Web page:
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WWE News: Stephanie McMahon reveals the percentage of women who watch WWE

Simon Cotton
900   //    07 Oct 2017, 21:22 IST

The Women's Revolution took Women's Wrestling by Storm
The Women's Revolution took Women's Wrestling by Storm

What’s the story?

Stephanie McMahon appeared on the British morning show Lorraine and talked about the impact women have been making on WWE and the percentage of women who watch their shows.

In case you didn’t know...

A report published by Sports Business Daily in 2013 showed that women make up more than 50 percent of the population in the United States and less than 40 percent of the WWE’s audience.

Despite being less than 40 percent, the number of women who watch WWE was significantly bigger than the percentage of women who watch professional boxing and MMA.

The heart of the matter

According to McMahon, women now make up 40 percent of the WWE’s fanbase which means the numbers from 2013 have grown.

In 2013, women’s wrestlers competed under the moniker of “Divas” and often had short matches and little to no TV time to build their feuds, but McMahon said that the product had changed and that women’s influence on the product was bigger than it had ever been before.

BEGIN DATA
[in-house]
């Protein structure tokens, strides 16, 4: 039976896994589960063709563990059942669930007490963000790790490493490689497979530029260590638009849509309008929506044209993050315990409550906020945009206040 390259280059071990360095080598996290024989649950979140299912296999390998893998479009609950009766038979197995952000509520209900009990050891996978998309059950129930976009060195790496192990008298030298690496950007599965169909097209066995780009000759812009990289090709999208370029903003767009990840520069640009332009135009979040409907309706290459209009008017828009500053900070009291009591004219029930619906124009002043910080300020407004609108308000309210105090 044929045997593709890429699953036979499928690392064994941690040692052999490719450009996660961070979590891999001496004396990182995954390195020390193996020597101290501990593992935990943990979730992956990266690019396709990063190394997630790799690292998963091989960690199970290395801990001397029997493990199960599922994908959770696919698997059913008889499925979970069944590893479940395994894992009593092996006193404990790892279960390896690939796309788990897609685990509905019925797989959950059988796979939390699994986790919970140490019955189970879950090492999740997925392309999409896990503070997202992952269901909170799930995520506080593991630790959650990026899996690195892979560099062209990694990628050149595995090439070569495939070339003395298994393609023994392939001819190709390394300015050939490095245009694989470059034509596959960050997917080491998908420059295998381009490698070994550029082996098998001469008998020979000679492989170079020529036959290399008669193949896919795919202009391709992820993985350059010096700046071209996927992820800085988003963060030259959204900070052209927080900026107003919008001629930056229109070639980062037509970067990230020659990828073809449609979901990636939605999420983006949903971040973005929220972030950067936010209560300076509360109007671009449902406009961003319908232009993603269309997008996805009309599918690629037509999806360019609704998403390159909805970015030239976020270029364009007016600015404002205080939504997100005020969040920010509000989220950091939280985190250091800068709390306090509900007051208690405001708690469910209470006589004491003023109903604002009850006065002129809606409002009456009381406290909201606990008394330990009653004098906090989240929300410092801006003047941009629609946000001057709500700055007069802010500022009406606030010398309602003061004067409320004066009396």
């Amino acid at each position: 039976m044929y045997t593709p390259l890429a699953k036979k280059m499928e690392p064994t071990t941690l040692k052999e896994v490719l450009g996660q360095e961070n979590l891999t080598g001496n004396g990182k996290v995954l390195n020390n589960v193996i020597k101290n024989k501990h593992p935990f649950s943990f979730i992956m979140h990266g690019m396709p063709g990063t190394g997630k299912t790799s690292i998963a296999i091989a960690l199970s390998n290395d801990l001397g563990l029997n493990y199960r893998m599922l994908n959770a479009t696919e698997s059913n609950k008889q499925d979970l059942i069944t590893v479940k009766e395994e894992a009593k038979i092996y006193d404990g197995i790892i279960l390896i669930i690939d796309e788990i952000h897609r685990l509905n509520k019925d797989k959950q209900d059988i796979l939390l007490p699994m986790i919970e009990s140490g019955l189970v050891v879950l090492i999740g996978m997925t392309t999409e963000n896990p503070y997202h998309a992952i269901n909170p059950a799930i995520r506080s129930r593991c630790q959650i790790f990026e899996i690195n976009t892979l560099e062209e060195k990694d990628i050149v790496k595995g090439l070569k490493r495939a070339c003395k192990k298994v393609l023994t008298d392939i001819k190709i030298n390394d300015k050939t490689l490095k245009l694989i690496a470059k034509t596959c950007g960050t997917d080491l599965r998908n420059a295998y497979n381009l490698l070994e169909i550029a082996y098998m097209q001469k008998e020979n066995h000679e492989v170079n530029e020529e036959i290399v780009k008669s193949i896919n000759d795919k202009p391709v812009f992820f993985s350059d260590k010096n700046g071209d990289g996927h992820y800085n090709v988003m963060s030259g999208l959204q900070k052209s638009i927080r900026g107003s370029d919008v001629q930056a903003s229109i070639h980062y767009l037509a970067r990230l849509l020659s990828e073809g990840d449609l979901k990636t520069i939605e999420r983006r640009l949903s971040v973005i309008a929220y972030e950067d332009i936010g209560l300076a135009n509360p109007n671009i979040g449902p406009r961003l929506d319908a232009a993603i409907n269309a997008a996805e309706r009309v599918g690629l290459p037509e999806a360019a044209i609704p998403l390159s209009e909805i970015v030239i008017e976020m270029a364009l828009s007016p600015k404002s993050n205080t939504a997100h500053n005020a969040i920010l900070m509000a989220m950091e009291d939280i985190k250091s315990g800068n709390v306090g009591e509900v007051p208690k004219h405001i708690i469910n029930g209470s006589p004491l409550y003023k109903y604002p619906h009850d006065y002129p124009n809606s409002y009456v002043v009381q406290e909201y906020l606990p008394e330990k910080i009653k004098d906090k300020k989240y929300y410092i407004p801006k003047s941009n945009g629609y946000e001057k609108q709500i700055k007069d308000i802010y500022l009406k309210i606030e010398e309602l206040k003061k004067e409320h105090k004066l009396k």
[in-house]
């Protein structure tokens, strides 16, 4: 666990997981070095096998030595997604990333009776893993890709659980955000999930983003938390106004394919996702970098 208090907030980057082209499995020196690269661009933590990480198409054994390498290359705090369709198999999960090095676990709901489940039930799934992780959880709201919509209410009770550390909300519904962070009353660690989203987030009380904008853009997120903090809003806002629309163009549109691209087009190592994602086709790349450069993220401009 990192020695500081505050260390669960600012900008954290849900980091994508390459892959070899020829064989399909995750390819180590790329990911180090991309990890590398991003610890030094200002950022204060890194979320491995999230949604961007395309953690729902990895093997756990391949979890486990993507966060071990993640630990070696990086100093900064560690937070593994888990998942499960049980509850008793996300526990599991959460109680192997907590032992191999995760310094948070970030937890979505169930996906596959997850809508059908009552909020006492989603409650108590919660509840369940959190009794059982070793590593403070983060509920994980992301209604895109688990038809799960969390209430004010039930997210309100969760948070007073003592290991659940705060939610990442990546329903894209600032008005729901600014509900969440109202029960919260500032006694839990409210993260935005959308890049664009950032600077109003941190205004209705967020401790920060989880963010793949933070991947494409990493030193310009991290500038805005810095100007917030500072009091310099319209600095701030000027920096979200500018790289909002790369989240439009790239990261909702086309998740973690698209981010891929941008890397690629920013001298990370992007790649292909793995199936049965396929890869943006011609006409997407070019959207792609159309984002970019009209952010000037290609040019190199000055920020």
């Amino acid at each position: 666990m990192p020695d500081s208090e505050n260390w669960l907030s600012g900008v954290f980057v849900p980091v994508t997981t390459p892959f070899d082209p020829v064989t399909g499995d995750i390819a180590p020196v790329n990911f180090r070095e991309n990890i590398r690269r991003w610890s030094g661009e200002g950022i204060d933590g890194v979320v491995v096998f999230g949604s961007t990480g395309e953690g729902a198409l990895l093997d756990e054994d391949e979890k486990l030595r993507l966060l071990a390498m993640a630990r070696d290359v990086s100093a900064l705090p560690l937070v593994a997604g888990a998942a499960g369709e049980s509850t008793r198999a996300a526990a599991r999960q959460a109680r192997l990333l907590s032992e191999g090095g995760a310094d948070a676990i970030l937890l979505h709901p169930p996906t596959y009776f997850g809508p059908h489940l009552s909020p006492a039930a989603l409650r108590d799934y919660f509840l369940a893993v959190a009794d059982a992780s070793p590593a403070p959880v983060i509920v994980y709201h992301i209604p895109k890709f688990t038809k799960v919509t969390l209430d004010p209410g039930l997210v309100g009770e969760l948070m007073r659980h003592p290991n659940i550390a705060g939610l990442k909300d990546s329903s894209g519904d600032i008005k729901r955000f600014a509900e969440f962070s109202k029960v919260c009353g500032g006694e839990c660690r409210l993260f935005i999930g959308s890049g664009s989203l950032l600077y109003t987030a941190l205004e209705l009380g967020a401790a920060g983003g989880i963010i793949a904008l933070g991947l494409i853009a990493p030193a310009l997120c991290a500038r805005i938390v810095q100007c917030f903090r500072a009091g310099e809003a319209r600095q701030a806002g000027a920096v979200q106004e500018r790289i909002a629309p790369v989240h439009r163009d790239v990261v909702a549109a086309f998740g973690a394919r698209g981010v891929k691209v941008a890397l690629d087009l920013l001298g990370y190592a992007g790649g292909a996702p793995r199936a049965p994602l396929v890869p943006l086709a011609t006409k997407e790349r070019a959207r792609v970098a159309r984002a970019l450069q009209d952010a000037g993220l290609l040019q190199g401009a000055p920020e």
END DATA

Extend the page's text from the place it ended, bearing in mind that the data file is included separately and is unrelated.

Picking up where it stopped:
“There is now a women's only tournament, which is part of this whole women's revolution, where women have gone from lesser roles to becoming the main events at shows. They have taken the world by storm.”

The Diva’s Division was officially retired in 2016 when Charlotte Flair retired the Diva’s Championship in favour of the new Women’s Championship, which later became the Raw Women’s Championship when the brand split was revived a few months later.

What’s next?

Stephanie made a brief return to WWE programming when she came to the aid of her father Vince McMahon after Kevin Owens viciously attacked him.


Stephanie hasn’t been seen since Owen attacked Mr McMahon, but Cage Side Seats reports that she could be brought back to Monday Night Raw if viewership decreases.

Author’s take

Women watching more wrestling over the years is expected after all the work the women’s wrestlers have put in to put women’s wrestling back on the map.

The divisions aren’t without their problems, but women’s wrestling is clearly better today in the modern era than it was in the past.

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Simon Cotton
Freelance Journalist and Photographer, Columbia College Chicago Graduate Student, Jackson State University Alumnus Occasional guest on the Social Suplex Podcast Network. Catch me on Anchor for some interesting thoughts.
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